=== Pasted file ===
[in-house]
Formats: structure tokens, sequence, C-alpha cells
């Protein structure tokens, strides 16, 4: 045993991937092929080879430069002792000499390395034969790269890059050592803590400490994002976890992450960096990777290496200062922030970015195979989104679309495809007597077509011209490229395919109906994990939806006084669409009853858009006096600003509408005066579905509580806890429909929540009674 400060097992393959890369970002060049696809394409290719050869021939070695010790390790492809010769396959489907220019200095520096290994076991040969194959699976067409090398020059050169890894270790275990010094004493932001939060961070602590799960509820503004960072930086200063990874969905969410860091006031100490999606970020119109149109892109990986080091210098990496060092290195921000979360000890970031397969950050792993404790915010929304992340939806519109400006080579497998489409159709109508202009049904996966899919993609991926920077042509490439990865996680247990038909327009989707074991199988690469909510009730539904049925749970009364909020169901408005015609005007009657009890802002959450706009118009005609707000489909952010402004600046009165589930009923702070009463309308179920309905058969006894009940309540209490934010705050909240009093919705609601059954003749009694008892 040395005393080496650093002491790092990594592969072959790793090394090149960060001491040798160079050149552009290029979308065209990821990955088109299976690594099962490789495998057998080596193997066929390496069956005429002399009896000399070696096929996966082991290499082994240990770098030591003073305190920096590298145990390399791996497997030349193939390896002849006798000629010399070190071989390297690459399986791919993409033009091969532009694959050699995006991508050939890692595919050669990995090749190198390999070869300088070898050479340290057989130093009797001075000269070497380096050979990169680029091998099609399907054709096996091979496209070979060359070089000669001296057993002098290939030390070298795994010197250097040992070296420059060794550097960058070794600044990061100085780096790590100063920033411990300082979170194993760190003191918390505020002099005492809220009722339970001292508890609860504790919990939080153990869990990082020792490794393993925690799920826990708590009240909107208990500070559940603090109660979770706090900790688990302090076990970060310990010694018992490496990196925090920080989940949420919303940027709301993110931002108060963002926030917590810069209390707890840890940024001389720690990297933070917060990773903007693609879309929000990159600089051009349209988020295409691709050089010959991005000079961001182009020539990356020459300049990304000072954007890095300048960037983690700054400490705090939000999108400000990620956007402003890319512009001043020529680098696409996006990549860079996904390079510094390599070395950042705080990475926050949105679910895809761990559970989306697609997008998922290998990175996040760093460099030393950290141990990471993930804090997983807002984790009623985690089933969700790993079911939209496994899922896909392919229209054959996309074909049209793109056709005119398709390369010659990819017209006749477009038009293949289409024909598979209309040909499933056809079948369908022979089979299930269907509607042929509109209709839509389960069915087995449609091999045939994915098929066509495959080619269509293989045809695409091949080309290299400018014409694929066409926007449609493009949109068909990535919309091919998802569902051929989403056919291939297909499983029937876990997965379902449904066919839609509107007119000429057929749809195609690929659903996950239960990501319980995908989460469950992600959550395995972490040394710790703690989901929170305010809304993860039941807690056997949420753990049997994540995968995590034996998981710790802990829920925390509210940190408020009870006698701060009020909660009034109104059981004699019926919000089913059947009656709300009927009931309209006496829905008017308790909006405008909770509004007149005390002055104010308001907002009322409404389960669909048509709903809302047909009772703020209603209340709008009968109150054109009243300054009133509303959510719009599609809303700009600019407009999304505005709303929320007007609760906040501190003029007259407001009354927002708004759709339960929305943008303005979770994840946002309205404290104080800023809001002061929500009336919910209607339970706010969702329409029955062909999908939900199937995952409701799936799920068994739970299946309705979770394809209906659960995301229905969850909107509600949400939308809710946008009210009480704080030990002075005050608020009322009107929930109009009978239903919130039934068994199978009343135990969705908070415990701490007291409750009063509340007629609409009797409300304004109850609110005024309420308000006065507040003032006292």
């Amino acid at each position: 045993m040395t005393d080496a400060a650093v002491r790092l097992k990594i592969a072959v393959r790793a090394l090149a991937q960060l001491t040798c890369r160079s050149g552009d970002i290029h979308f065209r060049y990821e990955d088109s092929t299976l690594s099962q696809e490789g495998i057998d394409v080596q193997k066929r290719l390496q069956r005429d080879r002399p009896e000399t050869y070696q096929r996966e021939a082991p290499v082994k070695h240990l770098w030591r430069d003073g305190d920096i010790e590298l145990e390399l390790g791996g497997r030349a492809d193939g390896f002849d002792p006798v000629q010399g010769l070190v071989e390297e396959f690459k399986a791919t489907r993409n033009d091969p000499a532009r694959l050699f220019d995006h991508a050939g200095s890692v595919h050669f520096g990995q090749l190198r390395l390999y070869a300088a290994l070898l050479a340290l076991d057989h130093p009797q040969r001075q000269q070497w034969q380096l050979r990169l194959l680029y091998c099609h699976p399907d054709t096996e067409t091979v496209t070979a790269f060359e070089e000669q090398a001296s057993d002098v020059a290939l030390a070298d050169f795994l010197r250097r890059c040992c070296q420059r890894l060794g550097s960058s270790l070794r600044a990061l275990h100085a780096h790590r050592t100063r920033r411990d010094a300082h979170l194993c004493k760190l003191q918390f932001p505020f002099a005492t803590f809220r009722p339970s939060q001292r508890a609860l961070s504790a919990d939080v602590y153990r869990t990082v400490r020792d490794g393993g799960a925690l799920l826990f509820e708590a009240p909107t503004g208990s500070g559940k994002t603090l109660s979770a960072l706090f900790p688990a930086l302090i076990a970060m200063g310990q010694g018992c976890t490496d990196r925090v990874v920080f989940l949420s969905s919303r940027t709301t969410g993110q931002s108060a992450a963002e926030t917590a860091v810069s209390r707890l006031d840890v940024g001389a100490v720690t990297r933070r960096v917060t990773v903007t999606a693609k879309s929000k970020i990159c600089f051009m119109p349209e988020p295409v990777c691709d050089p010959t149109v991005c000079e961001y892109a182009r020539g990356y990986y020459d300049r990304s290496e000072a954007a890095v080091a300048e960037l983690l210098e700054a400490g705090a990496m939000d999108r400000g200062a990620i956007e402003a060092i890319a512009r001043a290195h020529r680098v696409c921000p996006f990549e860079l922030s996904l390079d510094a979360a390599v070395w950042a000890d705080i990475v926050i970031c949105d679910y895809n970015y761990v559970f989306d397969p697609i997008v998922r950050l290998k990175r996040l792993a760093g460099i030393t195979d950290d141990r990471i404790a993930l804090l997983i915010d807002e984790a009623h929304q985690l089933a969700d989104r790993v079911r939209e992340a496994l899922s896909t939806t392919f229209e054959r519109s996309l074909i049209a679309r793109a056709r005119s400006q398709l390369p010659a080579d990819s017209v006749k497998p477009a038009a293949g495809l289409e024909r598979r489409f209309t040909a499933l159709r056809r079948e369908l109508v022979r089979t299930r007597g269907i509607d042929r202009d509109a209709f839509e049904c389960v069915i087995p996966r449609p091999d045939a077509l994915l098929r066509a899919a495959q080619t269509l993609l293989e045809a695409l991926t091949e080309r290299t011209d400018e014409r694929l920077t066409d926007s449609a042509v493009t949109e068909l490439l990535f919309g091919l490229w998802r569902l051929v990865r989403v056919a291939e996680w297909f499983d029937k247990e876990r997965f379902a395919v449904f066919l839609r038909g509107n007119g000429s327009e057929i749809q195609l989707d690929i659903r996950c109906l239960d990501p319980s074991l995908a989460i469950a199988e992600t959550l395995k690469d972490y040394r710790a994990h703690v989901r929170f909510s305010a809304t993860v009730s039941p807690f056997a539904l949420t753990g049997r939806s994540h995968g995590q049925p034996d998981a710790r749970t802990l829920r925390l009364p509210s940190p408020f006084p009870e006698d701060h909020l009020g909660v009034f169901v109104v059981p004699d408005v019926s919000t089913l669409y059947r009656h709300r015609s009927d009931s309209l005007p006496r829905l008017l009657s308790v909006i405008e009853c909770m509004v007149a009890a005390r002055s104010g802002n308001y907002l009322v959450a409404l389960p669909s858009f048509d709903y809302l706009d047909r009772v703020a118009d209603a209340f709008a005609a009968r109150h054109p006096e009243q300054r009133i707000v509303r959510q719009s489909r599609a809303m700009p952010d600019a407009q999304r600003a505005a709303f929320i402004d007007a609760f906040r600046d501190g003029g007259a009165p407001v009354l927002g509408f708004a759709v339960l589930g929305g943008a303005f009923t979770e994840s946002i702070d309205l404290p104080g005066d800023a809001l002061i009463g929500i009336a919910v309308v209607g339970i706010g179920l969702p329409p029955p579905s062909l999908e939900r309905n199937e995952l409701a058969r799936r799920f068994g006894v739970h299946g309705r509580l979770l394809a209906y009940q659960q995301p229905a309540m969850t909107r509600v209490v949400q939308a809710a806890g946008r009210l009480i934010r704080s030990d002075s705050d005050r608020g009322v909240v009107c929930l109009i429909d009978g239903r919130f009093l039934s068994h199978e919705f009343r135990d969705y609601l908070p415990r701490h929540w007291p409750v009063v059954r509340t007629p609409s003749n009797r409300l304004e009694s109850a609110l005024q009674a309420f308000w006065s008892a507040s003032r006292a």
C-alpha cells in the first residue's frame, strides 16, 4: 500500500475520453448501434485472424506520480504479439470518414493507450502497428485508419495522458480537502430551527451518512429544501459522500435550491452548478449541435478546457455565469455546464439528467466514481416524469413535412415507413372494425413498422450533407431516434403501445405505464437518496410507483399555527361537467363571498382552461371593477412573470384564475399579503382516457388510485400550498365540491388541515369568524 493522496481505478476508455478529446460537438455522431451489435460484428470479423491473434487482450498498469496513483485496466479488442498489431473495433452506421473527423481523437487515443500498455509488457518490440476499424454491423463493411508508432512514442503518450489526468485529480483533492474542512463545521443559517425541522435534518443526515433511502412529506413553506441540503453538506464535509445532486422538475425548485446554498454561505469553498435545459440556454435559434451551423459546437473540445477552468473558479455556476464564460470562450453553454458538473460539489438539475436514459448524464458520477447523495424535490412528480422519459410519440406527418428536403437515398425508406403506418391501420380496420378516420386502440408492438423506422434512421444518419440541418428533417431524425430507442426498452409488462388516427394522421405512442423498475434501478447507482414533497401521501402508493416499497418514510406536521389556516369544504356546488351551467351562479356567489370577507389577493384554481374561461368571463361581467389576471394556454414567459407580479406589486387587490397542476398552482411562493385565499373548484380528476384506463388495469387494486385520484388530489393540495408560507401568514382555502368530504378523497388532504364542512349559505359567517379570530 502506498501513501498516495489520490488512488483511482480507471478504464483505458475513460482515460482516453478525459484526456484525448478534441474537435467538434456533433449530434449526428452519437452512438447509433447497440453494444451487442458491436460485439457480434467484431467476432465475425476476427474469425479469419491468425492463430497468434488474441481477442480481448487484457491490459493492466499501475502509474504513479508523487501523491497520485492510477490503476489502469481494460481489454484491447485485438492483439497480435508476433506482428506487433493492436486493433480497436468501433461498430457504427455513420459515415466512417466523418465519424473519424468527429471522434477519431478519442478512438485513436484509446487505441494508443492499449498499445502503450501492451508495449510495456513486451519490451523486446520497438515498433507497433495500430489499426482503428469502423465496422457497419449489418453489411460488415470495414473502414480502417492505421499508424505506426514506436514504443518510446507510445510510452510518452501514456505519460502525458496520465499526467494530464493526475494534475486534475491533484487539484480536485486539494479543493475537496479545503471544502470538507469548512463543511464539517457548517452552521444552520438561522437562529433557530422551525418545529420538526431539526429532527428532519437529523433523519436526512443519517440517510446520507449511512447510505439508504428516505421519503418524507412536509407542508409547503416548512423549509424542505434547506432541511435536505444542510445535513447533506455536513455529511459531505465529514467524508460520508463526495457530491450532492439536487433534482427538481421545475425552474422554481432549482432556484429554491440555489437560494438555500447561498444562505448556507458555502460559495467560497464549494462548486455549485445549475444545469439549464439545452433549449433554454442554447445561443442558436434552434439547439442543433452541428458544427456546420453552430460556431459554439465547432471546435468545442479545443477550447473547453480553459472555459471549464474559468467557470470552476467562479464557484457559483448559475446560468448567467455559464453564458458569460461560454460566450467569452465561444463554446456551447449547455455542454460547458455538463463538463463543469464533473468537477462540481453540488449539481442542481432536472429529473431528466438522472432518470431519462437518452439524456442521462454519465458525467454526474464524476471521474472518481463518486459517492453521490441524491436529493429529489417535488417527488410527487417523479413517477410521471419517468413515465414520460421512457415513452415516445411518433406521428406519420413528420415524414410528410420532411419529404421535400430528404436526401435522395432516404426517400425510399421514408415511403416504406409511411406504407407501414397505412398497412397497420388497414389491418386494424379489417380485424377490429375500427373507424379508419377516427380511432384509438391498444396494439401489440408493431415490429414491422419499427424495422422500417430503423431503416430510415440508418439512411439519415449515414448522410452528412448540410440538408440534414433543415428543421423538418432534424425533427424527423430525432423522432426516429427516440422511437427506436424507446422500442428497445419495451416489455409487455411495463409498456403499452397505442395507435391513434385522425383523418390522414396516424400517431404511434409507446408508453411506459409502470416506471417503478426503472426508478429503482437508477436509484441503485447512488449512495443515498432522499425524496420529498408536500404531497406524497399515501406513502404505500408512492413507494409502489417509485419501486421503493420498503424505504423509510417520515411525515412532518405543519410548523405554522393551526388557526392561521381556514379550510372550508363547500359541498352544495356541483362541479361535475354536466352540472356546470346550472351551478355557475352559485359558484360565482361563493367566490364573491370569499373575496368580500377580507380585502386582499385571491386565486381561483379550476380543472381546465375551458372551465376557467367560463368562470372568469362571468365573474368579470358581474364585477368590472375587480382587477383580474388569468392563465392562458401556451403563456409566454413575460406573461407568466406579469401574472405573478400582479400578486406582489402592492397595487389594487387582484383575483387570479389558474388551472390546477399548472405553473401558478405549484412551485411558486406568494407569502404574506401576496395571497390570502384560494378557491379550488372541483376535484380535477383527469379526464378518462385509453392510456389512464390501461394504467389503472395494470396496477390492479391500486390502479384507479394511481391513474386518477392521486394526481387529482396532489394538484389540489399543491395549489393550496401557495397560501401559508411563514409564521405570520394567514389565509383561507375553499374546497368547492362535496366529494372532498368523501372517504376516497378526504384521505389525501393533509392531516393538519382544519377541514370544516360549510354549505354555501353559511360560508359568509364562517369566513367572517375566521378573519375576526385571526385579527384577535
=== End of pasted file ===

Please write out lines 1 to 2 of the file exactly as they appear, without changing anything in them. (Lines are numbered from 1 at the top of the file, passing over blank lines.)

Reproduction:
[in-house]
Formats: structure tokens, sequence, C-alpha cells